Fort Nelson, British Columbia
Last night, we toured the outside of the museum in Fort Nelson, British Columbia. They have quite a display of old equipment and tools as well as an old post office building. It was 9:00 pm and still very light outside. It didn’t become dusk then dark until after 10:00 pm. Our solar panels are loving all this daylight and we are running the refrig. off batteries during daylight hours instead of using our propane. We’re just closely monitoring the batteries.
Drove north about 18 miles outside of Fort Nelson. The visitor center has sign saying no overnight parking and we were told it was due to a city ordnance. There was already a motor home parked for the night in the rest area (mile marker 318.7). We pulled as far from the road as we could and oriented the RV to be next to a little stream outside our windows. It was very quiet there last night and we woke this morning to a beaver swimming up the stream. The temp. this morning was 41 degrees F. and at 6:00 am it looked like the middle of a sunny day.
Driving the Alcan Hwy.
Using the “Milepost” is very helpful while driving the Alcan. Somehow had the mistaken idea that there were frequent mileposts along the side of the road. Not so. Milepost signs are only every occational and can read Killometers from Dawson Creek or miles from Dawson Creek (milepost “0″). We drive slow. Very slow. There are quite a few trucks on the road and they are always in a hurry so we move over for them. Cars and RVs are also in a great hurry. The cars, I get, maybe just locals going home. The RVs in such a hurry well maybe they’re on vacation and it is all about the destination. Otherwise, we hope folks slow down and enjoy the trip, it is too stressful to hurry. We’ve seen a lot of wildlife along the side of the road that others have raced by and didn’t get to see at all. Today, there were quite a few Stone Sheep , Bison and Caribou along the side of the road grazing. We looked for bear but only saw one and he didn’t stick around for a photo op.
The Canadian Rockies are still decorated with snow but the roads are clear. Many of the rivers and lakes are still partially frozen. Speaking of roads, so far, they have been fine though 6% and 8% grades, S curves, and unguarded steep drop-offs are plentiful but seem not too bad (this pronouncement from a real ‘fraidy cat’).
A bicycle rider was up in the Canadian Rockies today. So Jerry and I think of ourselves as pretty low maintenance and we thought that planning this trip to Alaska was daunting. I can’t imagine planning to do anything like this on a bike, much less actually doing it!!! Don’t know where he is headed but to ride a bike over the Canadian Rockies is amazing in any ones book.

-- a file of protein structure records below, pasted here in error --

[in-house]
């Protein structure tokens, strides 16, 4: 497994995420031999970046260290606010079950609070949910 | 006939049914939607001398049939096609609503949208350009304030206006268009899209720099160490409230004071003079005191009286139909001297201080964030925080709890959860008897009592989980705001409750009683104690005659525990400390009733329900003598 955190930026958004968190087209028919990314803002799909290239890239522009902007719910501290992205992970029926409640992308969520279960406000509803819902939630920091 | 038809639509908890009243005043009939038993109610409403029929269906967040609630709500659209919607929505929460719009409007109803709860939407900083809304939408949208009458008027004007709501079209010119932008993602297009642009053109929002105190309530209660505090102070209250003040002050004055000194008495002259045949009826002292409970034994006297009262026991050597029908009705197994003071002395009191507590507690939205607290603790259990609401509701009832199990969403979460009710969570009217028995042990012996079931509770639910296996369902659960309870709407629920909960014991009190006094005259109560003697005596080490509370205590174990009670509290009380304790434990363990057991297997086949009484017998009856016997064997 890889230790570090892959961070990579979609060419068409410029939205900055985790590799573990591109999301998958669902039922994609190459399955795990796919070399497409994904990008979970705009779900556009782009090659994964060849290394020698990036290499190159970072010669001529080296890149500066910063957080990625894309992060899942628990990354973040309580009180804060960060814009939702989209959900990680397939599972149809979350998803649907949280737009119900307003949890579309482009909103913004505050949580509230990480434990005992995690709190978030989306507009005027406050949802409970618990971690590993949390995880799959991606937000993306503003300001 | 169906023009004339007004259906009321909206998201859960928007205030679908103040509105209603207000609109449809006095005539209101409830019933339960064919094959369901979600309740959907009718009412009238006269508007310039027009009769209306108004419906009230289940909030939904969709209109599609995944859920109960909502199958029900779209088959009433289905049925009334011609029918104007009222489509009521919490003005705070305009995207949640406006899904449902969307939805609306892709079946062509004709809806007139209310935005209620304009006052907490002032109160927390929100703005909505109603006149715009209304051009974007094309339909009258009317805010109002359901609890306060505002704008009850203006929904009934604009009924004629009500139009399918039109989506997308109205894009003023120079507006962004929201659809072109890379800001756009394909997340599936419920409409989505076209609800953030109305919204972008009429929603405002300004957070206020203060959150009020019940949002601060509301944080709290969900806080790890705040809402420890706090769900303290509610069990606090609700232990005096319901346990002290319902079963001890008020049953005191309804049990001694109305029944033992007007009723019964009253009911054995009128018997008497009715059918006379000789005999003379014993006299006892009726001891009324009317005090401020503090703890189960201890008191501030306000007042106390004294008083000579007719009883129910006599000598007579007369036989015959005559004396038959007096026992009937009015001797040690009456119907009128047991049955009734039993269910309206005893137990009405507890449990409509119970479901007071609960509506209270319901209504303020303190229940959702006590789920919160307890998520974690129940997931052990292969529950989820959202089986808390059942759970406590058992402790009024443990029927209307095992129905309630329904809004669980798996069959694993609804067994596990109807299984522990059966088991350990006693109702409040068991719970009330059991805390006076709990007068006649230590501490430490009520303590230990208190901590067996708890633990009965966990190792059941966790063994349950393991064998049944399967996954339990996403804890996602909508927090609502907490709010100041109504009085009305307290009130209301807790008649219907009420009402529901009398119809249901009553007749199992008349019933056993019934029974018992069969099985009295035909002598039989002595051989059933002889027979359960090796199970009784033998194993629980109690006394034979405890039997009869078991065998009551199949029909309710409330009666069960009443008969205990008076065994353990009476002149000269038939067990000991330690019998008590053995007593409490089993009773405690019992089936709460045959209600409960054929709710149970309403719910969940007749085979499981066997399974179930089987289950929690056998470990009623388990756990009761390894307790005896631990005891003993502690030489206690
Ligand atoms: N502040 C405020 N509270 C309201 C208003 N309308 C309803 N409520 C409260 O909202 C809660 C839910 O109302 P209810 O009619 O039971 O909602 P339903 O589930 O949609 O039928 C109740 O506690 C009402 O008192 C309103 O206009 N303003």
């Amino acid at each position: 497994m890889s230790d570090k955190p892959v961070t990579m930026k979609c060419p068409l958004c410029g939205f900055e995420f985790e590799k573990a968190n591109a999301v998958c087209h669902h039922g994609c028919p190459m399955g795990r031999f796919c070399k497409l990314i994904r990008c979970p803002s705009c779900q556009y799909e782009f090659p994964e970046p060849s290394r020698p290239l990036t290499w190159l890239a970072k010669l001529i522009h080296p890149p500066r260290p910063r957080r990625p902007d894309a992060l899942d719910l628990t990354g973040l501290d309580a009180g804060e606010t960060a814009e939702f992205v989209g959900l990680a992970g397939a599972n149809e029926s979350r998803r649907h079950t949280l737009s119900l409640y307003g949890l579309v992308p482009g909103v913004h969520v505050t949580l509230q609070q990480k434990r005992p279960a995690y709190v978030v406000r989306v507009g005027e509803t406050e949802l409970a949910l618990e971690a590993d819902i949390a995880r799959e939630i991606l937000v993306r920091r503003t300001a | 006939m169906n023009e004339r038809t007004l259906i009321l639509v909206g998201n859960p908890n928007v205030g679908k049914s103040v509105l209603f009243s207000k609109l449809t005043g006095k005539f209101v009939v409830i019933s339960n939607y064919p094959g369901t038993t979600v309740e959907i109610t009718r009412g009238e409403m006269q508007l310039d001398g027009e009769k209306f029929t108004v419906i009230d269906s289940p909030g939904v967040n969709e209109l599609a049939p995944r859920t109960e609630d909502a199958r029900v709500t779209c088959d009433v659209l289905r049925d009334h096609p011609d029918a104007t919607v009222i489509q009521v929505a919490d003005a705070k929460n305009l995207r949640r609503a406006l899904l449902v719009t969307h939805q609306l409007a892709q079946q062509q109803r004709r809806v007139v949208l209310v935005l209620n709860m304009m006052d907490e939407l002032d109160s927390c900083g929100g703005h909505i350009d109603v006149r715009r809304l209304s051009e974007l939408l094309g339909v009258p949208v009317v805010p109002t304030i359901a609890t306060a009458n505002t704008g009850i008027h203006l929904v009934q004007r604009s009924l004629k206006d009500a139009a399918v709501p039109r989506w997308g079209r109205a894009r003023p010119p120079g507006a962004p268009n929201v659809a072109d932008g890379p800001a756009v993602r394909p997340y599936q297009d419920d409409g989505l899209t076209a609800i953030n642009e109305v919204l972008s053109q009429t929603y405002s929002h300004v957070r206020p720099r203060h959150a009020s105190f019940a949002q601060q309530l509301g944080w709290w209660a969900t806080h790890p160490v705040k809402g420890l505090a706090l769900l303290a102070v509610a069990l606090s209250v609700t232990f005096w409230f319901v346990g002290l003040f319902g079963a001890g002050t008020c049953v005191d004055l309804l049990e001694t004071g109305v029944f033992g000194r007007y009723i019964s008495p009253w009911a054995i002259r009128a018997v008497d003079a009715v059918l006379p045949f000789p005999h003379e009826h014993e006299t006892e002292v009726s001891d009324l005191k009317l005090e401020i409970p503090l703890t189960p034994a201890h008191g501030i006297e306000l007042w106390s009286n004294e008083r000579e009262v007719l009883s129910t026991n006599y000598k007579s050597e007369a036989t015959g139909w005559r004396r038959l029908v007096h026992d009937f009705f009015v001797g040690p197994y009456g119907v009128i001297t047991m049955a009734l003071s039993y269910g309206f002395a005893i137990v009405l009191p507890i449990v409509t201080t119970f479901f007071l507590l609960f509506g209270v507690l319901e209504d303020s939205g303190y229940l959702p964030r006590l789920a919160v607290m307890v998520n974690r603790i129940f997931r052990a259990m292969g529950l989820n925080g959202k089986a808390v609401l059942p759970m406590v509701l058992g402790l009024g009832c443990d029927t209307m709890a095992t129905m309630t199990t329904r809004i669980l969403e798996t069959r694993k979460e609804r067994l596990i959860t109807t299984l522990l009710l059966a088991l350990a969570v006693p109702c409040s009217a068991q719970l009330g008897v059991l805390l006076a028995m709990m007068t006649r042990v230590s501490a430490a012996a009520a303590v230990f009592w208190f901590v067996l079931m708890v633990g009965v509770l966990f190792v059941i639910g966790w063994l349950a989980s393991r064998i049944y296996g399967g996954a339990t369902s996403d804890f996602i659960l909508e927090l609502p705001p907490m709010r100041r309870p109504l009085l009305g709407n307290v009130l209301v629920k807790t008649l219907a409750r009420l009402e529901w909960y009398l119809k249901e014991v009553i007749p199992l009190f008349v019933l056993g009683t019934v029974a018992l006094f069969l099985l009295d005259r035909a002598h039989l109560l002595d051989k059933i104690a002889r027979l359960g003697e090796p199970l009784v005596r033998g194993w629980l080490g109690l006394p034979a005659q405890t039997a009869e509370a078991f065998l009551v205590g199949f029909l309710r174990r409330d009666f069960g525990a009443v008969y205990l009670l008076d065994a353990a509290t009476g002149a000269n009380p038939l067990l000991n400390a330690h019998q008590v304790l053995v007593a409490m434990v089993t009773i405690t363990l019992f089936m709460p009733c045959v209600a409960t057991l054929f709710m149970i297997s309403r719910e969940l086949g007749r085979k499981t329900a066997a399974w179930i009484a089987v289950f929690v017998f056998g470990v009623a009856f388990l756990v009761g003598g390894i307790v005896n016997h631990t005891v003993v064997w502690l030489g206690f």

We ate lunch today with a view of the beautiful, partially frozen Moncho Lake outside our window. The color of the lake is a beautiful blue/green that they say is caused by copper leaching into the water. The Provincial Park campground at Moncho Lake charges $16.00 Canadian/night and while there are no hook-ups, many of the campsites back up to the lake. After we left Moncho Lake it started to rain… a cold, gray rain and we’re on our way to go swimming.
Liard River Hot Springs
“Who, in their right mind, goes swimming in rainy, 54 degree F. weather?” this from my logical husband. Well, we do and did. The walk to the Hot Springs is a good 10 minutes on a board walk and so worth it. The smell of sulfur is the first thing you notice, then the steam. There are changing rooms but we had put our suits on under our clothes and got into the Hot Springs on the “cooler” side which is the left side of the pool. The water is clear and you can see right to the bottom and the water is ever changing so it is “clean”. It felt wonderful to these old bones and we met some lovely people there. This is something I would gladly do again especially this time of year when it is so uncrowded.
Every hour or so you hear a very loud BANG. Turns out the rangers are working on “bear adverse conditioning”. We heard two bangs in a row when we arrived and again about one hour later. So does that mean they saw a bear or two and were scaring him away?
Watson Lake, Yukon
We made it to the Yukon!!! Arrived this evening, exhausted. Will do all the touristy things tomorrow. From Laird River Hot Springs to Watson Lake we saw a couple of dozen black bear. One was a mama and her two cubs. Lots of good memories made today.